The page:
## Abstract

One possible diagnostic of planet formation, orbital migration, and tidal evolution is the angle ψ between a planet's orbital axis and the spin axis of its parent star. In general, ψ cannot be measured, but for transiting planets one can measure the angle λ between the sky projections of the two axes via the Rossiter-McLaughlin effect. Here, we show how to combine measurements of λ in different systems to derive statistical constraints on ψ. We apply the method to 11 published measurements of λ, using two different single-parameter distributions to describe the ensemble. First, assuming a Rayleigh distribution (or more precisely, a Fisher distribution on a sphere), we find that the peak value is less than 22° with 95% confidence. Second, assuming that a fraction f of the orbits have random orientations relative to the stars, and the remaining fraction (1 - f) are perfectly aligned, we find f < 0.36 with 95% confidence. This latter model fits the data better than the Rayleigh distribution, mainly because the XO-3 system was found to be strongly misaligned while the other 10 systems are consistent with perfect alignment. If the XO-3 result proves robust, then our results may be interpreted as evidence for two distinct modes of planet migration.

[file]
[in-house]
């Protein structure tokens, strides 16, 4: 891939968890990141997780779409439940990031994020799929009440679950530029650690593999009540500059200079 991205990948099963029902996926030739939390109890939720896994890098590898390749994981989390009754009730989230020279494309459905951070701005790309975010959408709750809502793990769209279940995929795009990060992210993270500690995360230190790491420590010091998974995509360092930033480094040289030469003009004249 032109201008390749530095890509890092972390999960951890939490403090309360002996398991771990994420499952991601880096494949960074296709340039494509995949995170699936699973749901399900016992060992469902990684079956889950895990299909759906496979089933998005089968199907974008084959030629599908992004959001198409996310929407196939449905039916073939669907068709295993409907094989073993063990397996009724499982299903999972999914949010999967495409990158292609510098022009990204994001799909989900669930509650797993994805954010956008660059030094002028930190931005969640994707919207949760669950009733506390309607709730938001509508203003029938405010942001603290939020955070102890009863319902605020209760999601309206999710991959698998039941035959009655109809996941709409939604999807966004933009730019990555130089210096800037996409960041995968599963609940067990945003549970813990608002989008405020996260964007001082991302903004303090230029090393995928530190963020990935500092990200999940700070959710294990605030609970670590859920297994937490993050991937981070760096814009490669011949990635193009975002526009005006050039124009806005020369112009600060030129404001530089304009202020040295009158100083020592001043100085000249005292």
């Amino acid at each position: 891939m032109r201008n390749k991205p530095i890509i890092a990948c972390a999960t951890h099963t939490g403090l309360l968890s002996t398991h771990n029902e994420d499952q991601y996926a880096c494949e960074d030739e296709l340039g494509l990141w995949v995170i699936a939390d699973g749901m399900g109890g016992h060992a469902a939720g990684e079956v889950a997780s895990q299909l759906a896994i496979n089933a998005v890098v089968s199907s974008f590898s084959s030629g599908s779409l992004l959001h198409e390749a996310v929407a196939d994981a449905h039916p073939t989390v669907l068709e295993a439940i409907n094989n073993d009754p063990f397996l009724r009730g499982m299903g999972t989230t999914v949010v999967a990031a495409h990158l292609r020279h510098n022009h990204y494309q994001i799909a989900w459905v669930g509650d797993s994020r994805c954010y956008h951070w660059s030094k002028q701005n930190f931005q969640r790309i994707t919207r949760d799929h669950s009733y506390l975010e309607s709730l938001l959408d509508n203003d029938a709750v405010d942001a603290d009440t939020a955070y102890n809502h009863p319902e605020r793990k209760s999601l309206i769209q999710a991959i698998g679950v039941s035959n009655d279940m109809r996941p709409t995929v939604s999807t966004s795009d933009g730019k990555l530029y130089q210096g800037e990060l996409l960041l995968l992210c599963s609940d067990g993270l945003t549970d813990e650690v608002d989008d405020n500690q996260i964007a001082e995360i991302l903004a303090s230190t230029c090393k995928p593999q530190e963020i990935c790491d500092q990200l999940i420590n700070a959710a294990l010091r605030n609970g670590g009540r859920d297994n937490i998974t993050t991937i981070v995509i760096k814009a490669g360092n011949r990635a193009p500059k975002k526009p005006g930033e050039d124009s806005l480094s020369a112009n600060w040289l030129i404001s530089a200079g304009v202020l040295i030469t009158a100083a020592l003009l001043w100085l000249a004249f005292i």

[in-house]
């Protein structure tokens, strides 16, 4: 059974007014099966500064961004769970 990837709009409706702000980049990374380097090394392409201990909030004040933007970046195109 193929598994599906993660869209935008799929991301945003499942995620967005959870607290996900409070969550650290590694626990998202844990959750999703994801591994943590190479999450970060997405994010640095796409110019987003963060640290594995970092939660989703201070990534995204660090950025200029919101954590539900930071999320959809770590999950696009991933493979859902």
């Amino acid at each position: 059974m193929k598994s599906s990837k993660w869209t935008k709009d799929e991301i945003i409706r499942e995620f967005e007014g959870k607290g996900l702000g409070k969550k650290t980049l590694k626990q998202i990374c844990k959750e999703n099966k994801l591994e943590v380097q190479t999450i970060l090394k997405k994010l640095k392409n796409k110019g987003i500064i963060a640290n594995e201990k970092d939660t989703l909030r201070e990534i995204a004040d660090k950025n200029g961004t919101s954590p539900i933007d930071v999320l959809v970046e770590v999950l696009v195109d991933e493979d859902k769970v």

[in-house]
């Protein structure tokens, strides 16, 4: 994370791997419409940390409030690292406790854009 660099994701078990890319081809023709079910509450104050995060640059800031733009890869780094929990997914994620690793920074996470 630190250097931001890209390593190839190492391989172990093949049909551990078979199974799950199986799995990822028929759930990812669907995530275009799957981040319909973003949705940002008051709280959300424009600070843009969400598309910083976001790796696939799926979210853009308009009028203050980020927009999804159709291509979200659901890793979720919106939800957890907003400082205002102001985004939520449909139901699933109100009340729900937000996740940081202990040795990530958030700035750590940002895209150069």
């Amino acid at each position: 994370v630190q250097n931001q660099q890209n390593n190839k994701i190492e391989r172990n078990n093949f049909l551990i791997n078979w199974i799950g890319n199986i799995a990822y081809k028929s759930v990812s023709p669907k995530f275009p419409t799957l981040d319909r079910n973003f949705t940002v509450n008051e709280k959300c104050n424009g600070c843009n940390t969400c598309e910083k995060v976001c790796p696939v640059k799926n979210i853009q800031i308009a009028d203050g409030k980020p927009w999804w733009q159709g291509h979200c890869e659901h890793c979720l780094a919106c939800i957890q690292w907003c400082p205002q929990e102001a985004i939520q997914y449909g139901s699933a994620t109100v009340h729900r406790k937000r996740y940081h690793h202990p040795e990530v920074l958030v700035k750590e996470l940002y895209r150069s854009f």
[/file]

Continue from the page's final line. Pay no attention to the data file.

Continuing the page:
Original language | English (US) |
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Pages (from-to) | 1230-1240 |

Number of pages | 11 |

Journal | Astrophysical Journal |

Volume | 696 |

Issue number | 2 |

DOIs | |

State | Published - May 10 2009 |

Externally published | Yes |

## All Science Journal Classification (ASJC) codes

- Astronomy and Astrophysics
- Space and Planetary Science

## Keywords

- celestial mechanics
- methods: statistical
- planetary systems
- stars: rotation